It also helps if I keep a reading shelf. One dedicated only to the books that I am actively reading or referencing, or intend to start soon.

But, perhaps most importantly, it is of great benefit to me that I have rediscovered the joy of borrowing books from libraries. Ray Bradbury made his impassioned case on their behalf and so I made his cause my own.

(Though I cannot now place the reference, I recall an image that Bradbury reported: a child walking through the library with a stack of books, eager to consume them – a reality I have lived my whole life.)

It is sad that I cannot write in the margins of said borrowed books, but dedicated notecards stored in an indexed shoebox can help (indeed, as I have mentioned elsewhere, I have been playing with the Zettelkasten Method).

Know Thy Shelf

Today, I am at peace with my library. More restrained in my purchasing than I once was. More willing to borrow than buy. No longer so pressured by the accusations of the Unread and Unfinished.

I have examined my reader’s life and arrived at indulging whim (see Alan Jacobs’ lovely and timely book The Pleasures of Reading in an Age of Distraction), patience, note making (a concept I picked up from Sönke Ahrens), and the joys of the library.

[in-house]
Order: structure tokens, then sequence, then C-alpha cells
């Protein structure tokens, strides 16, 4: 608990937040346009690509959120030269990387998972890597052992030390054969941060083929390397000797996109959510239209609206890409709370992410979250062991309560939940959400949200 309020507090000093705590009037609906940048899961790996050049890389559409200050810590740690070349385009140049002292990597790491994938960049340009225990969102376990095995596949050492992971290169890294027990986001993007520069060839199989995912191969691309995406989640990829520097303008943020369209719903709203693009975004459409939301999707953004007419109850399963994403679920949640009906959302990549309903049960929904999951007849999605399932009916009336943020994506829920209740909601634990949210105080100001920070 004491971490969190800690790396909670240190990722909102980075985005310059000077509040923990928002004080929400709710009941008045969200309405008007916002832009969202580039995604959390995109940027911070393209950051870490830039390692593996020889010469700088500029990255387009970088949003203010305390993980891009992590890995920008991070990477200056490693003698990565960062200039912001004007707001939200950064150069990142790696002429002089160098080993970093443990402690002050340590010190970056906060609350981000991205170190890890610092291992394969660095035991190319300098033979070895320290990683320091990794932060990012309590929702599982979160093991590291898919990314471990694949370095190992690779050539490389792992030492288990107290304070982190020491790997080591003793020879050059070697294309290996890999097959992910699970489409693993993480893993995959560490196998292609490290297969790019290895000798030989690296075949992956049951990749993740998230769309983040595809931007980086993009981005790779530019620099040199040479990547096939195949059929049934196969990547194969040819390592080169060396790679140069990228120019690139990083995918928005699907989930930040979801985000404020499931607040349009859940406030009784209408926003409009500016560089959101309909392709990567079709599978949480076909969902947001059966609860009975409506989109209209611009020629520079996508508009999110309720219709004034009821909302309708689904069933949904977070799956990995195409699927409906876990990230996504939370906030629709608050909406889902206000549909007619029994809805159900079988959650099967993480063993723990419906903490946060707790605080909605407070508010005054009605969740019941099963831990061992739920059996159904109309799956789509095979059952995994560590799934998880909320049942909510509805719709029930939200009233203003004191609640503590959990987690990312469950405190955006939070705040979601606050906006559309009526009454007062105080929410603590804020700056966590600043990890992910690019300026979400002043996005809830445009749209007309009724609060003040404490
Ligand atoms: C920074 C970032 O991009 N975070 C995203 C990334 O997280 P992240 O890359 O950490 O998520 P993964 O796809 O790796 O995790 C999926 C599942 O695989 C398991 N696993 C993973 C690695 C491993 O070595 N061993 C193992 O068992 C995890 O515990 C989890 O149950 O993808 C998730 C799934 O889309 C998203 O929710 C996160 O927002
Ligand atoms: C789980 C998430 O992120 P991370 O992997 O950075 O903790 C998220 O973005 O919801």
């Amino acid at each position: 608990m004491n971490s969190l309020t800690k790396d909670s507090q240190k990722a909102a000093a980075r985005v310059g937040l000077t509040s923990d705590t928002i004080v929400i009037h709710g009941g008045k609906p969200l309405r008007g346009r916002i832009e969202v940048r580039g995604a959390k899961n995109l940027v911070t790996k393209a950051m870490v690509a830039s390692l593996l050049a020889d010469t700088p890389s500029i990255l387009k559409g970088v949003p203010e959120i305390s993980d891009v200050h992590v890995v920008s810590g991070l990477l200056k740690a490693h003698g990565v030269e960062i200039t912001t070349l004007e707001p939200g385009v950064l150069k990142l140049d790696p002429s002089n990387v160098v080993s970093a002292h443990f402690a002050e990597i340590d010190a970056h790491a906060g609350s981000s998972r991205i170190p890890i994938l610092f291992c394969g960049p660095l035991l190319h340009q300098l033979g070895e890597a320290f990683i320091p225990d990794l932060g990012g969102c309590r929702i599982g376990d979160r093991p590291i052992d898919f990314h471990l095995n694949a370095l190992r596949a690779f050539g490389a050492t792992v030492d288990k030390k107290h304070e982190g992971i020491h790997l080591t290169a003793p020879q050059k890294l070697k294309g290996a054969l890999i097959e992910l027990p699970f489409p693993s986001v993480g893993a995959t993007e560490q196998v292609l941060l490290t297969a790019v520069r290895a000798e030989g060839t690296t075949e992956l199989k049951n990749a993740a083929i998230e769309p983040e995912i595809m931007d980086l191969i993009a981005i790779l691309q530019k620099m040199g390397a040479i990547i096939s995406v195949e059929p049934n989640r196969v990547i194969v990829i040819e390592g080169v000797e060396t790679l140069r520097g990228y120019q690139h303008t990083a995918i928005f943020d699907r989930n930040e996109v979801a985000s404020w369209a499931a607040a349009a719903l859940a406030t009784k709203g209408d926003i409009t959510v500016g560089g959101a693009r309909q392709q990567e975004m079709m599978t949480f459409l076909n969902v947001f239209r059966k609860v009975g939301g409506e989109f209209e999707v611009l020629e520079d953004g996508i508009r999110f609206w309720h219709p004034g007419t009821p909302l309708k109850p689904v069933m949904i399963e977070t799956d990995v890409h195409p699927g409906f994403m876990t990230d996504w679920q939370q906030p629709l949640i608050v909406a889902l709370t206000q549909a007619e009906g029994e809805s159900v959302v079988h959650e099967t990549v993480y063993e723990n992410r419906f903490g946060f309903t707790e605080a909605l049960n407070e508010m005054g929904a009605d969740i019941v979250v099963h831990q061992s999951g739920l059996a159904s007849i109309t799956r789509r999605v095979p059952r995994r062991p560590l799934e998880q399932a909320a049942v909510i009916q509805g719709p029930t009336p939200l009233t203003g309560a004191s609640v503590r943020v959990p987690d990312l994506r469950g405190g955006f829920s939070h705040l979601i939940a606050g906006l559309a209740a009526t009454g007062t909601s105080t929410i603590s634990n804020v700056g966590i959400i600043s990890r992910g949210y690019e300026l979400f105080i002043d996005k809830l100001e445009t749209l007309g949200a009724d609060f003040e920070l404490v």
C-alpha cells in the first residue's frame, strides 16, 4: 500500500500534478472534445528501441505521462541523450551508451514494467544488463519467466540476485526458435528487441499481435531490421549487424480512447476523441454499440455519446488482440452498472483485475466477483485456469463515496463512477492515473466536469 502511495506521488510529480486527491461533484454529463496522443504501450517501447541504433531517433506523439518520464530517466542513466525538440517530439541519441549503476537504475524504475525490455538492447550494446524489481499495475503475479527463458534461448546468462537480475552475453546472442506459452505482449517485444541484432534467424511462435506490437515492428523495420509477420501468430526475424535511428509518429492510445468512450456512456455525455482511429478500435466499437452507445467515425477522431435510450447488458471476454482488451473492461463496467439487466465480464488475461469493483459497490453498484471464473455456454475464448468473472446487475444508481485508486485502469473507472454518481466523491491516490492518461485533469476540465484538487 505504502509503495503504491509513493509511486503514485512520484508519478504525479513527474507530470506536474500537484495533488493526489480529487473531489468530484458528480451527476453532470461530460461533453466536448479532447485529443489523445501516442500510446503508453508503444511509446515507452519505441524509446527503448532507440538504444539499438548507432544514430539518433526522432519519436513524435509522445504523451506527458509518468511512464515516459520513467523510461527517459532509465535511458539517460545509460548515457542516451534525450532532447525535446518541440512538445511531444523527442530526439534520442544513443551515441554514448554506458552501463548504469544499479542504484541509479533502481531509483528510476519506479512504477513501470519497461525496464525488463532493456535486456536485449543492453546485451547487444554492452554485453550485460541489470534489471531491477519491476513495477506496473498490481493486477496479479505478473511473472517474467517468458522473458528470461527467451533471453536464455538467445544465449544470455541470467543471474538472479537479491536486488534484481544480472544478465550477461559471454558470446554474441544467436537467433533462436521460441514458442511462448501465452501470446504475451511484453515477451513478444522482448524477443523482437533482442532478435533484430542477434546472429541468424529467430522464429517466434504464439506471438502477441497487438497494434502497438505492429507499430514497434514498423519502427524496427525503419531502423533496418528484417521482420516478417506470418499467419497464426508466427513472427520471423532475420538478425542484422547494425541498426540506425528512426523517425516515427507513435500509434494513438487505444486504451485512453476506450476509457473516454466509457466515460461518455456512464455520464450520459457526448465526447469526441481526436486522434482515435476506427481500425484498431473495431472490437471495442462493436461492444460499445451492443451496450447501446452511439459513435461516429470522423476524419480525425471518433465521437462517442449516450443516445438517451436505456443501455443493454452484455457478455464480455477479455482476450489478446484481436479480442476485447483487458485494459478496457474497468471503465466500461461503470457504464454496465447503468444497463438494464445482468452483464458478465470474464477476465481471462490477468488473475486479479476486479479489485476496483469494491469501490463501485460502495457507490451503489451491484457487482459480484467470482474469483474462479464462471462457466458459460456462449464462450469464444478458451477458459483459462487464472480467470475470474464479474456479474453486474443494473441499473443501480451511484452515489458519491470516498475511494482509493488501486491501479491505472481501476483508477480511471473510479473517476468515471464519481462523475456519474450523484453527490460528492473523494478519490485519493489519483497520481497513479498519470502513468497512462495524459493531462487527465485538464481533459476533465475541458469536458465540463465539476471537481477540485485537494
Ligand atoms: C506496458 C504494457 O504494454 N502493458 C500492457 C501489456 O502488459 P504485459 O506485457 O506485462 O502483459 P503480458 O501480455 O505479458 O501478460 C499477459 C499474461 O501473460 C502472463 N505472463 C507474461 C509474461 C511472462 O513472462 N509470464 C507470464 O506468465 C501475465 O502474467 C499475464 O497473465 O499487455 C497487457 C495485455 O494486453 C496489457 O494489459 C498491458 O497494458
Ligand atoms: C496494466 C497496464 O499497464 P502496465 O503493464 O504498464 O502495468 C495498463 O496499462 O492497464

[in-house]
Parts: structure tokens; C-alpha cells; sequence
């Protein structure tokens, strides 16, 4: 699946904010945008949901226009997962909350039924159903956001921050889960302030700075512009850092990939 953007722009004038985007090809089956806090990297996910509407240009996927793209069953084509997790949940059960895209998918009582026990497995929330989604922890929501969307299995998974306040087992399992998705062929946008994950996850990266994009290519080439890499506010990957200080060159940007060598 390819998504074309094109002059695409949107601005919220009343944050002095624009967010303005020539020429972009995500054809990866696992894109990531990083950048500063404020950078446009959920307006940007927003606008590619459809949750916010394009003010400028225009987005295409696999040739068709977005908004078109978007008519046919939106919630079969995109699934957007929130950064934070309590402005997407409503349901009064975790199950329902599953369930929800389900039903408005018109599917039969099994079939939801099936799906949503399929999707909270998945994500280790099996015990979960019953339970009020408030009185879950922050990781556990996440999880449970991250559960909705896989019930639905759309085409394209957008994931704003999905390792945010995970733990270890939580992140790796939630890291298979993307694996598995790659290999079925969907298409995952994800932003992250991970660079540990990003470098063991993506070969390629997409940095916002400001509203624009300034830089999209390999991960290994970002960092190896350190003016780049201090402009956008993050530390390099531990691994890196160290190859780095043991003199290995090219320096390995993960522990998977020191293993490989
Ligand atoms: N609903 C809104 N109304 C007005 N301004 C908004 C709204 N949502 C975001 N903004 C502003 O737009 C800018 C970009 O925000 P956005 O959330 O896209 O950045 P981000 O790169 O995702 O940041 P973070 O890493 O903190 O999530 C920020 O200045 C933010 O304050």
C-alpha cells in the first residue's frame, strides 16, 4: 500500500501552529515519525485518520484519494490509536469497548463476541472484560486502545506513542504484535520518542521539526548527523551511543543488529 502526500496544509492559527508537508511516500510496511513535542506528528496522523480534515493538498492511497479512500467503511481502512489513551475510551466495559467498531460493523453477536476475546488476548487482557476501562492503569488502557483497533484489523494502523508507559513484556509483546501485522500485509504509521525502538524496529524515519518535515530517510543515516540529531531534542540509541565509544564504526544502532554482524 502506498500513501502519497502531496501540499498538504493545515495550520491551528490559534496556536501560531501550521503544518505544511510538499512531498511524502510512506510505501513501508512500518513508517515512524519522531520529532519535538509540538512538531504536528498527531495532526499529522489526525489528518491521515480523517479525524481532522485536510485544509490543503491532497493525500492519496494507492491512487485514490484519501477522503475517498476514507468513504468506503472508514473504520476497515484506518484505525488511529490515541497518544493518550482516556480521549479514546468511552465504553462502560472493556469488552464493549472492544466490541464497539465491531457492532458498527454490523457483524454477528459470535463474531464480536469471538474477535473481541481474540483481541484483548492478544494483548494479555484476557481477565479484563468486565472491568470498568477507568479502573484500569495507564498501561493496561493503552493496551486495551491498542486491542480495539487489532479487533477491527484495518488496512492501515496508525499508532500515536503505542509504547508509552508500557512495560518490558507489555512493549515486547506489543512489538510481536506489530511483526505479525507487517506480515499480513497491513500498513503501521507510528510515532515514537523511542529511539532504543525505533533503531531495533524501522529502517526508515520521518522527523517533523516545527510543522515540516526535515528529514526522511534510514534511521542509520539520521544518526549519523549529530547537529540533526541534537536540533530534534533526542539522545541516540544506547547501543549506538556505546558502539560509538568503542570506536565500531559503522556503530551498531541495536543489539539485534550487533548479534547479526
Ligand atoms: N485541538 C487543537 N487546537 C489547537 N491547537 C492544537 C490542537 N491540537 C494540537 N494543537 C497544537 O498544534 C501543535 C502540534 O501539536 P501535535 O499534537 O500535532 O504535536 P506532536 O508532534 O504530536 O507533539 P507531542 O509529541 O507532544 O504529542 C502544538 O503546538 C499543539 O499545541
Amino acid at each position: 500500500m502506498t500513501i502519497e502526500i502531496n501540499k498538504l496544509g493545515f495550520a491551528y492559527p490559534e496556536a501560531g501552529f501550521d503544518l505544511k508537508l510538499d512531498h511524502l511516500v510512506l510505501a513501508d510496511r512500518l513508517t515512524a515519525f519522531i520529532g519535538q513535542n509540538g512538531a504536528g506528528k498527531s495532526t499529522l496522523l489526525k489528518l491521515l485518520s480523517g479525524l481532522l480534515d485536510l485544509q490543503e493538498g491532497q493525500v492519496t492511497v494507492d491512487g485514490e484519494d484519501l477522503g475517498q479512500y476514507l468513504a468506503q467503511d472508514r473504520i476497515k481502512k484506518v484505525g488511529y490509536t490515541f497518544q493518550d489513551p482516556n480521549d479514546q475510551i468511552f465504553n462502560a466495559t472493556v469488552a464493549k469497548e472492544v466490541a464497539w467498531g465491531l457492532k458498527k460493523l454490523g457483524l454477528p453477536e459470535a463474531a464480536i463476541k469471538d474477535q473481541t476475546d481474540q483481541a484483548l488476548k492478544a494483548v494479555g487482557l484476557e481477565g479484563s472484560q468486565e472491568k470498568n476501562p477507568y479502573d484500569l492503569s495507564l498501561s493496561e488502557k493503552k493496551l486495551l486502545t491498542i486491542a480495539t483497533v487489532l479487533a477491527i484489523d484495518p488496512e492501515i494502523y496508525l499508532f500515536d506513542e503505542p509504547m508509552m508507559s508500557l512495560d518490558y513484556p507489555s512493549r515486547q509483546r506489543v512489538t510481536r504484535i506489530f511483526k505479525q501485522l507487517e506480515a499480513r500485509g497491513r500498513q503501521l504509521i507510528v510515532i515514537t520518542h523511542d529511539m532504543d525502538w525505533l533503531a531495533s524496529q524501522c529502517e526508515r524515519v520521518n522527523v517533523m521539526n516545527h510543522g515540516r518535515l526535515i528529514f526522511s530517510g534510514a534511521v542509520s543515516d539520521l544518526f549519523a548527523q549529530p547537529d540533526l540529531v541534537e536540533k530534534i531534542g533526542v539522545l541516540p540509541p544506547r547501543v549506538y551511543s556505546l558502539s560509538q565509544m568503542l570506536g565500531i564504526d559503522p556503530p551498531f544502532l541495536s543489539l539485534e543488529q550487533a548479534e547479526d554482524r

And there is still time to finish.

What of you, Dear Reader? How fares your relationship with your shelves? If you are so inclined, reply with a message of your own. I would be glad to hear from you.

Next week, we will be returning to our series "Let Us Speak of Magic" with a conversation about pacts and incantations. We begin with Elric of Melniboné and his Ring of Kings, which allows him to call on great powers.

Till then, happy reading.

Best regards,


Want more words, Traveller? Come visit my website at bryanerye.com, or take the direct route to the blog.

Want to throw me some coin to support me financially? I have a Busker's Hat to help buy coffee and used books.